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FY19 H-1B Lottery Update


The U.S. Citizenship and Immigration Services (“USCIS”) has announced that it conducted a lottery on April 11, 2018, to randomly select enough H-1B cap-subject petitions to exhaust the H-1B visas available for Fiscal Year 2019. 

According to the announcement, USCIS received approximately 190,098 H-1B cap-subject petitions during the filing period between April 2nd and April 6th, 2018, which are approximately 9,000 fewer H-1B cap-subject petitions than were filed last year in Fiscal Year 2018. 

As employers are aware, there are a total of 85,000 available H-1B visas, consisting of the congressionally mandated cap of 65,000 H-1B visas (known as the “regular cap”) and an additional 20,000 H-1B visas that are exempt from the cap for beneficiaries who have earned a U.S. master’s degree or higher (known as the “master’s cap”). USCIS conducted the selection process for the master’s cap first. All unselected master’s cap petitions then became part of the random selection process for the regular cap, resulting in individuals with a U.S. master’s degree or higher having two chances of being selected.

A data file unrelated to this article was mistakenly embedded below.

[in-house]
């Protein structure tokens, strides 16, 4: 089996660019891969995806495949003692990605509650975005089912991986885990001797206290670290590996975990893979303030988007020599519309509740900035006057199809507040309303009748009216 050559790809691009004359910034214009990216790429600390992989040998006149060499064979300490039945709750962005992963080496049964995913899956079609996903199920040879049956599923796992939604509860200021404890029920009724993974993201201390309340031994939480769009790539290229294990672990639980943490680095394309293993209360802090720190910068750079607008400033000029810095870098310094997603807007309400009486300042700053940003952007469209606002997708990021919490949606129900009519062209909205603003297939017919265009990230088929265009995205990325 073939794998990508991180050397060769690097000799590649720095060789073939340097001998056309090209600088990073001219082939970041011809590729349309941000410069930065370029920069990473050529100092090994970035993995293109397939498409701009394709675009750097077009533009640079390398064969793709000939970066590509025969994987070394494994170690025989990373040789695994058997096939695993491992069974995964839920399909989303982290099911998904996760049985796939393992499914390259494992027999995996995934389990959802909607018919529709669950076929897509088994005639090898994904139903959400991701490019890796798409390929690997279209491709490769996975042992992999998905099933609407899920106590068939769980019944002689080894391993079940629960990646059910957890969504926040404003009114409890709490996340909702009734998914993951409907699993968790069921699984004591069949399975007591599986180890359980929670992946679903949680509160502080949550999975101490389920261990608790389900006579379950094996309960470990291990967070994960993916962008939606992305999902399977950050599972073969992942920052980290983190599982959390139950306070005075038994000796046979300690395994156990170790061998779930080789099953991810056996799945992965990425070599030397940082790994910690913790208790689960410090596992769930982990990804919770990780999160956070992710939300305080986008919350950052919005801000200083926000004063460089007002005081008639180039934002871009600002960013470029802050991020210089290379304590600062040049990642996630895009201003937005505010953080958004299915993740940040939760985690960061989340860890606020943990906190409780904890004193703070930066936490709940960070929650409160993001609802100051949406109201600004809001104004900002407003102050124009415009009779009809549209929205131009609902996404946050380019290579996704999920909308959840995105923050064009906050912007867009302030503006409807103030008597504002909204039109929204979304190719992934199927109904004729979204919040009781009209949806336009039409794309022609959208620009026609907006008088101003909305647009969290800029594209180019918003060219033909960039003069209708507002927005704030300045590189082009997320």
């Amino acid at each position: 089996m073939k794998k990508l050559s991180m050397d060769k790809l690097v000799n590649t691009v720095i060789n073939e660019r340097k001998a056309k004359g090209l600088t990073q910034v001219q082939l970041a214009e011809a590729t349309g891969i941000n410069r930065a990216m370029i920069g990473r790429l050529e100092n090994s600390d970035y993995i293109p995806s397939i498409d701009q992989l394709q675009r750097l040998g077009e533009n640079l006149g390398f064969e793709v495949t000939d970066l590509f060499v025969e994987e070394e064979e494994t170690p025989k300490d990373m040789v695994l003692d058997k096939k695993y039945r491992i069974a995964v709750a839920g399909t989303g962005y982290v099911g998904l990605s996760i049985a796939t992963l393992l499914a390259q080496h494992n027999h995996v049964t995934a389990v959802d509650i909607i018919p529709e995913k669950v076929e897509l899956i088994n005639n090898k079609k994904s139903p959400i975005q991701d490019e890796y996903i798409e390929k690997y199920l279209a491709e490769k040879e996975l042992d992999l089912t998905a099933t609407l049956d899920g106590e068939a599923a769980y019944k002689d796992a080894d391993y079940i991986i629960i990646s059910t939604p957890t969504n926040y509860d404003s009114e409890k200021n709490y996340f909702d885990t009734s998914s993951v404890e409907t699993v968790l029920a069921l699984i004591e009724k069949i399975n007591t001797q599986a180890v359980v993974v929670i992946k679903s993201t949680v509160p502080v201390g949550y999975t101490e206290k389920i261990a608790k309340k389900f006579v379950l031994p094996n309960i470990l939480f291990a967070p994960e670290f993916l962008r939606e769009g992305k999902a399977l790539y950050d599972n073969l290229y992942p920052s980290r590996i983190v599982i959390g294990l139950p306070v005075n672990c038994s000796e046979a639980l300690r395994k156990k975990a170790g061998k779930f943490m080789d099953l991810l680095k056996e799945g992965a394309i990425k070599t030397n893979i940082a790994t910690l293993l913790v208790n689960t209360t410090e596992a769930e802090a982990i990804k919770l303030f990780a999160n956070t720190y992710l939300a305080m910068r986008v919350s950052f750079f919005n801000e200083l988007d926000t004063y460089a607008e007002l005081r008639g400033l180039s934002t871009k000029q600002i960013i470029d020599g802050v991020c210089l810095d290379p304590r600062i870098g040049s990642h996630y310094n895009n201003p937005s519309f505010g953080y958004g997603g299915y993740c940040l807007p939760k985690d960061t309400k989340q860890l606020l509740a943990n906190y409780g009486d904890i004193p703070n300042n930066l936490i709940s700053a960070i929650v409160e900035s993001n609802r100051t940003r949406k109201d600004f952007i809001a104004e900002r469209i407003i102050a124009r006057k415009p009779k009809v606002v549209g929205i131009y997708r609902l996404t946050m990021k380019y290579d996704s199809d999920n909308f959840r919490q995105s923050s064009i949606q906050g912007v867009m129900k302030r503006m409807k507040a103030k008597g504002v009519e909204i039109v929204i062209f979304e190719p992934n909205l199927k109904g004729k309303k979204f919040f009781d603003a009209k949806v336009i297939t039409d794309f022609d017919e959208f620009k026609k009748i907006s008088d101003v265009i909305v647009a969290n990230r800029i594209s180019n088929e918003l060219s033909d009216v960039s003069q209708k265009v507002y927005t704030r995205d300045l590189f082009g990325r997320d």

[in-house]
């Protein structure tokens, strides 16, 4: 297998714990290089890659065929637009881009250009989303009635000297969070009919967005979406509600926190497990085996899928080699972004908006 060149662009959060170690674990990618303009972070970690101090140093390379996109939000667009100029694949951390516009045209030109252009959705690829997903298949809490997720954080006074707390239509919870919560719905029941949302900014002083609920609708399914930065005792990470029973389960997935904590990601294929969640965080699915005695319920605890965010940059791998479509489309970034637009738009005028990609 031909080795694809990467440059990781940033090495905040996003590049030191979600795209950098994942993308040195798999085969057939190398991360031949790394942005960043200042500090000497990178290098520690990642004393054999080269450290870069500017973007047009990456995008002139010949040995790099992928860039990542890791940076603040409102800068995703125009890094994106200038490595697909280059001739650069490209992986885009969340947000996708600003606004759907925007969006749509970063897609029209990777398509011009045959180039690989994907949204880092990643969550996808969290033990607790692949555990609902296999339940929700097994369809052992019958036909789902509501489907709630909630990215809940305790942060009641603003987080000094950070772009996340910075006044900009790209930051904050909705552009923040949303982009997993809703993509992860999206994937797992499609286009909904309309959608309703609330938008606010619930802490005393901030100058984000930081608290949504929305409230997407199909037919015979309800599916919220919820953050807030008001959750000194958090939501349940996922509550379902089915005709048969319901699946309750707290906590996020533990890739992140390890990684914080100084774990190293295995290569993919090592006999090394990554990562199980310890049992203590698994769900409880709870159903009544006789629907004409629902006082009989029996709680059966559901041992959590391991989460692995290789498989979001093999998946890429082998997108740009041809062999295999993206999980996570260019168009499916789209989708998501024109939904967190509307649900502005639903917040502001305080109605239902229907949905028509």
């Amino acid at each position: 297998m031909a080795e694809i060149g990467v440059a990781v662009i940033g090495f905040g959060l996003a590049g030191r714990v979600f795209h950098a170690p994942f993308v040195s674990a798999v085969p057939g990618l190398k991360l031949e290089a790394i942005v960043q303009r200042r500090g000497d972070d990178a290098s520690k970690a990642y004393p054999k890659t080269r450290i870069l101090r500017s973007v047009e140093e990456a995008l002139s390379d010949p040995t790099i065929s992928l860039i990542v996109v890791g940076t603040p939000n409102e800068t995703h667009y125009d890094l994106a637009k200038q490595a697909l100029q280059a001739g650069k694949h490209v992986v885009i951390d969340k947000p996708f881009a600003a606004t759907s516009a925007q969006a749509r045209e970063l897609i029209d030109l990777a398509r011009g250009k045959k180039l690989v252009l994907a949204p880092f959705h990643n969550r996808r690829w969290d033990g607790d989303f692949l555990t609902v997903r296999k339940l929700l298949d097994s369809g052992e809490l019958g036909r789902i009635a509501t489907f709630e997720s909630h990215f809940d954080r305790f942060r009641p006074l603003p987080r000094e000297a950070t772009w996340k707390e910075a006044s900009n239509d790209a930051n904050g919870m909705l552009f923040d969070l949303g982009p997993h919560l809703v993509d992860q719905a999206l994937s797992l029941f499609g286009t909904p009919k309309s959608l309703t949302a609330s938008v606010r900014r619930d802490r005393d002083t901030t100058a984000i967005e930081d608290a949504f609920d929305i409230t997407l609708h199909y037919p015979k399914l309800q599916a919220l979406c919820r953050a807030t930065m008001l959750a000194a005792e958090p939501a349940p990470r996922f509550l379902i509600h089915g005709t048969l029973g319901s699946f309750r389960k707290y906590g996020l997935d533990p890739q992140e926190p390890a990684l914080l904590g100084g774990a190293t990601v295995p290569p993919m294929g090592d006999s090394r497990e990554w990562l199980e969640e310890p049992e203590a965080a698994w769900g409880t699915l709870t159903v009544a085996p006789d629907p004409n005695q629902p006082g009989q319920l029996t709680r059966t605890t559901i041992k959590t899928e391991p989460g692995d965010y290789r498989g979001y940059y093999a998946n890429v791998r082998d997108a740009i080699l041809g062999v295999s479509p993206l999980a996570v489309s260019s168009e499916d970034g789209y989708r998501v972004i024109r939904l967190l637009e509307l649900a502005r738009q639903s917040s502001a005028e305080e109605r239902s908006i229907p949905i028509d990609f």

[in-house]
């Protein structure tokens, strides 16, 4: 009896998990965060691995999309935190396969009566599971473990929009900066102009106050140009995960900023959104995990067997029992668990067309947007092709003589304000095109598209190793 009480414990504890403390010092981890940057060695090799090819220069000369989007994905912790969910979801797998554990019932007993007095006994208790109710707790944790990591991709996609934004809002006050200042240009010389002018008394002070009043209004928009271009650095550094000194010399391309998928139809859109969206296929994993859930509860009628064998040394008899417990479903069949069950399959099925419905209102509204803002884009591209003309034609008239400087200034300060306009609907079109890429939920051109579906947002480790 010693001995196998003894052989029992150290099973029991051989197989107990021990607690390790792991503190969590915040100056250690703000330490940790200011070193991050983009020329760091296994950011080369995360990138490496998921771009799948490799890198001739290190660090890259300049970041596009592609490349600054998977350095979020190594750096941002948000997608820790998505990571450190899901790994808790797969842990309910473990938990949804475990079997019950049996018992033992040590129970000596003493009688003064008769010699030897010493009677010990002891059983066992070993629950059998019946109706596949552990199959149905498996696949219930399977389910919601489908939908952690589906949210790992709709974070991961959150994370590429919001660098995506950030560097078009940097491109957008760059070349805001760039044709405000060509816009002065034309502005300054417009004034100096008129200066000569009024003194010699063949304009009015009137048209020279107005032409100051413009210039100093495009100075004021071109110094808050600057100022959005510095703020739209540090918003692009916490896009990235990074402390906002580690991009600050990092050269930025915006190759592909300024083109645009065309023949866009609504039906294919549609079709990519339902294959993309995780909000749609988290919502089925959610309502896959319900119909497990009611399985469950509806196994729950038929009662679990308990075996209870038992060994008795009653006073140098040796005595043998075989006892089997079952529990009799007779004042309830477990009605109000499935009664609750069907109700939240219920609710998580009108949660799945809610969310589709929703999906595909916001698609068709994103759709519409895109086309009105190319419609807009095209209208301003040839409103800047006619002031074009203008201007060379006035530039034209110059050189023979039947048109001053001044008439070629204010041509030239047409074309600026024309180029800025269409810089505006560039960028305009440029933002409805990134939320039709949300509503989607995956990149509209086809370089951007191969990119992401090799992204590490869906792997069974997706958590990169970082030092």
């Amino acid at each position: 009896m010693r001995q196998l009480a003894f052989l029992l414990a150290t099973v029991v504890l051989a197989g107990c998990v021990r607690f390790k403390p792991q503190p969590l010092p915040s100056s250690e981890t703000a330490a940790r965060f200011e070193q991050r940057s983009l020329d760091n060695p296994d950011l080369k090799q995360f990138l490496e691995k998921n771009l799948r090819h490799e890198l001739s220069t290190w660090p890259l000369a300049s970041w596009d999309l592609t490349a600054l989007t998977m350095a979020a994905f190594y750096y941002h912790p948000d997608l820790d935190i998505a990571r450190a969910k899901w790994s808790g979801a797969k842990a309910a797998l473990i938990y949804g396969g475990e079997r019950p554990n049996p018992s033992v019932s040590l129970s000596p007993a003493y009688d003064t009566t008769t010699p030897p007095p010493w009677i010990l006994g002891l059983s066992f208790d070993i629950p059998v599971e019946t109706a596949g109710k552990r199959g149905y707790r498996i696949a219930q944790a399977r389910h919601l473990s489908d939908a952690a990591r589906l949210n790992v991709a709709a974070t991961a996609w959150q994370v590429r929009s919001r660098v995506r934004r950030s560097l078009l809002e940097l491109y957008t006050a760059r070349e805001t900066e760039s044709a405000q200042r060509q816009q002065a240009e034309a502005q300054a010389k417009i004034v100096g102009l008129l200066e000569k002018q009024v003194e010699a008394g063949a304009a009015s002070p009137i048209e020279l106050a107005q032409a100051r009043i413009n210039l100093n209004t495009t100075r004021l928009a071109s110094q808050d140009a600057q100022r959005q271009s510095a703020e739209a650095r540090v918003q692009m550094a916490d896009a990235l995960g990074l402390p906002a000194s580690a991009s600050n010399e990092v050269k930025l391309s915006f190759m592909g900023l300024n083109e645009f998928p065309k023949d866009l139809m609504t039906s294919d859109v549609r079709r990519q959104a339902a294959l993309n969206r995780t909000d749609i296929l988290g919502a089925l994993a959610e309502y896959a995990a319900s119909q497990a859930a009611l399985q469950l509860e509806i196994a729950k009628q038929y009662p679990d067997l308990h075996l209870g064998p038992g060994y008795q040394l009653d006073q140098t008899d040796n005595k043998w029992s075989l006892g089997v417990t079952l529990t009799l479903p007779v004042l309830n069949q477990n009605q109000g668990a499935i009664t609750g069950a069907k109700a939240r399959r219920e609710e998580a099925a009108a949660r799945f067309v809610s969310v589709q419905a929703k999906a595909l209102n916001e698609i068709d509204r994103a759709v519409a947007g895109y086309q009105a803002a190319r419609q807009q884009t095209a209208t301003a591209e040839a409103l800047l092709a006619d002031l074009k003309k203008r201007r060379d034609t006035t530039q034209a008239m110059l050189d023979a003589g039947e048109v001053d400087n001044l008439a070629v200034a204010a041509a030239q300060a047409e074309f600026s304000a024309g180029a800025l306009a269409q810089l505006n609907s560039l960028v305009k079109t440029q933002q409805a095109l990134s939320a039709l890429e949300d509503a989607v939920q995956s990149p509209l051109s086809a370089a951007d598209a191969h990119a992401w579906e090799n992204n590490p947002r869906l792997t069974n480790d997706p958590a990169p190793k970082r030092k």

Cap Type

Cap Amount

Cap Eligible Petitions

H-1B Regular Cap



H-1B Master’s Cap



For those employers whose H-1B cap-subject petitions were received by USCIS during the filing period, there should be a roughly 44.71% chance of having been selected in the lottery (85,000 visas / 190,098 H-1B cap-subject petitions). 

Notices of selection or non-selection in the lottery are expected within the coming weeks. Petitions that were selected in the lottery will receive a receipt notice. Petitions that were not selected in the lottery or that were received after April 6th will be rejected and returned with the associated filing fees. 

USCIS will continue to accept and process H-1B petitions that are otherwise exempt from the cap, such as petitions by certain institutions of higher education, primary or secondary education institutions, and certain nonprofit organizations. Petitions filed for current H-1B workers who have been counted previously against the cap, and who still retain their cap number, will also not be counted toward the FY 2019 H-1B cap. This includes petitions to extend or amend H-1B status or change H-1B employers. 

If you have questions about the H-1B program, please contact one of the immigration specialists in Koley Jessen’s Employment, Labor and Benefits Practice Group.

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